A large proportion of health care costs is incurred towards the end of life. However, very little is known about how patient characteristics impact of end of life costs.
A recent study in the Annals of Internal Medicine by Dr. Amy Kelleya Geriatrician in the Mount Sinai Department of Geriatrics and Palliative Medicine is a major advance in our understanding of costs of care at the end of life. This study provides the best data yet available about how patient characteristics impact Medicare expenditures in the last 6 months of life. The study examined these costs in decedents in the landmark Health and Retirement Study.
The most important finding of this study is the tremendous importance of functional status as a determinant of end of life medical costs. Kelley showed that both the degree of functional impairment and the slope of functional decline were strong determinants of medical costs. In particular:
- Decedents who needed no help with activities of daily living in the last 3 months of life had the lowest costs
- Those who had moderate functional impairment (need for help in 1 to 3 activities of daily living) though the last year of life had end of life Medicare expenditures that were 20% higher than those who needed no ADL help.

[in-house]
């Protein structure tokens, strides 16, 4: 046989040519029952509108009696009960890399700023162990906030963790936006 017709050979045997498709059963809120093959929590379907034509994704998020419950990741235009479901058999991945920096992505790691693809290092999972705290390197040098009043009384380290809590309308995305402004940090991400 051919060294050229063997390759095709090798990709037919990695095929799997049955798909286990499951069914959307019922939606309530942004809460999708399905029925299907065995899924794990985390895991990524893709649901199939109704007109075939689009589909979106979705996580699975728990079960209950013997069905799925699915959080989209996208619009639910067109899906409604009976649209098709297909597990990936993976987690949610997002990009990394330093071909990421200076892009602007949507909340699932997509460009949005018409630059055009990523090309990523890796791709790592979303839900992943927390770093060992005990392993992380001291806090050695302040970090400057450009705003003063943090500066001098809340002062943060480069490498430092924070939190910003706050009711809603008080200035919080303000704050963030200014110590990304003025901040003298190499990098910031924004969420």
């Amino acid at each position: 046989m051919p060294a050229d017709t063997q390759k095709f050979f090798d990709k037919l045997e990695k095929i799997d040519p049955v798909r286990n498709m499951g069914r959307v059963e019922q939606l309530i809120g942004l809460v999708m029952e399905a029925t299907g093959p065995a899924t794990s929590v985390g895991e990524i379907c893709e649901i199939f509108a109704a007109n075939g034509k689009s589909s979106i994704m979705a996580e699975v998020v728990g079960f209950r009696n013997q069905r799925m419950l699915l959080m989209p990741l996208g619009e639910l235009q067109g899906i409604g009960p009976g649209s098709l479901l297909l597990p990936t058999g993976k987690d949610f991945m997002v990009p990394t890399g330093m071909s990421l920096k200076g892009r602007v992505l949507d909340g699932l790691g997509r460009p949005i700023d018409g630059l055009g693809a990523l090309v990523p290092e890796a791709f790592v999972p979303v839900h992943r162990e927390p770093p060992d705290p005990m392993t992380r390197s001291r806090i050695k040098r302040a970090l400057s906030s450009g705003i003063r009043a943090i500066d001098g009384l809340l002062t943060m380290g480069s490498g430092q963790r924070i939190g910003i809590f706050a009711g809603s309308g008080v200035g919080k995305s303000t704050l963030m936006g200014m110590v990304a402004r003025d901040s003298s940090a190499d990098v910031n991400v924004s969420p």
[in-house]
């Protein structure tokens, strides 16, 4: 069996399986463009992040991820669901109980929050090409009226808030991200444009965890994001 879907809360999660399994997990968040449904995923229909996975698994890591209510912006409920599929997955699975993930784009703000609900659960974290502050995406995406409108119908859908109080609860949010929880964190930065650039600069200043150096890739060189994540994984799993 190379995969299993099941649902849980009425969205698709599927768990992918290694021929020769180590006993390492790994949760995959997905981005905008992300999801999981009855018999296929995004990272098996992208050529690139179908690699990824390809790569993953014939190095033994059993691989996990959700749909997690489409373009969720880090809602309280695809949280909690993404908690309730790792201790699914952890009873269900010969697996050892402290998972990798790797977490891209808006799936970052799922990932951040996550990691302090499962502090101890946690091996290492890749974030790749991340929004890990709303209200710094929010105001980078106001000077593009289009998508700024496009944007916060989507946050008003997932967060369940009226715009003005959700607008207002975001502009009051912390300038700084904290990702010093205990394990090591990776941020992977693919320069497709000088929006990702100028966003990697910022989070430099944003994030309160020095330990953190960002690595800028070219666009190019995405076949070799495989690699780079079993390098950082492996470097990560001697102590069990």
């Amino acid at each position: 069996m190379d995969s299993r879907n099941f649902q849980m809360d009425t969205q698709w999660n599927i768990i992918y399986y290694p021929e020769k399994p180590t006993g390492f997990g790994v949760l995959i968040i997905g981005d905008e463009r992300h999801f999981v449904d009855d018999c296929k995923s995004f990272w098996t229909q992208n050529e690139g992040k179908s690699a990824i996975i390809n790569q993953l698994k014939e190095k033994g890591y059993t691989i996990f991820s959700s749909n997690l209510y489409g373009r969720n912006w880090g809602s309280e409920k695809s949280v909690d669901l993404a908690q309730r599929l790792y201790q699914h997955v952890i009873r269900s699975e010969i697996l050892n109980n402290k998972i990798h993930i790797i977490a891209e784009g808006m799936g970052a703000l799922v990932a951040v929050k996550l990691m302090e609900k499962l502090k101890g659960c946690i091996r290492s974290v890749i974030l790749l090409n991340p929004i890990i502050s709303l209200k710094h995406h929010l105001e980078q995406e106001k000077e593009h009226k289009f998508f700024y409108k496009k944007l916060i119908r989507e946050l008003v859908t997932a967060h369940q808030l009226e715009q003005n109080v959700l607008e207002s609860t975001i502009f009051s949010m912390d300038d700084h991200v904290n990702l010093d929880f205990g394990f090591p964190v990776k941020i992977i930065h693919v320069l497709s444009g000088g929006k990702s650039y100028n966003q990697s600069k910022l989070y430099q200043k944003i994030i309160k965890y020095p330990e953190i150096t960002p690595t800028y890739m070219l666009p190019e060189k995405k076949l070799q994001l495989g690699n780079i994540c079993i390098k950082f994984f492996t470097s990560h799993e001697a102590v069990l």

- Those who started out with good function (no need for help in activities of daily living 1 year prior to death) but has severe functional deficits in the last 3 months of life (need for help wiht 4 or more activities of daily living) had end of life Medicare expenditures that were 64% higher than those who needed no ADL help.
This study proves that functional impairment is a crucial determinant of end of life health costs. It strongly suggests that we need to pay at least as much attention to patients’ functional status as we pay to their diagnoses. As noted by the authors:
“Healthcare reforms may have a greater effect on improving care and reducing costs if they prioritize patient-centered rather than single disease oriented models of care. These efforts should include high-quality primary care and well-coordinated care for these complicated and functionally impaired patients.”
by: Ken Covinsky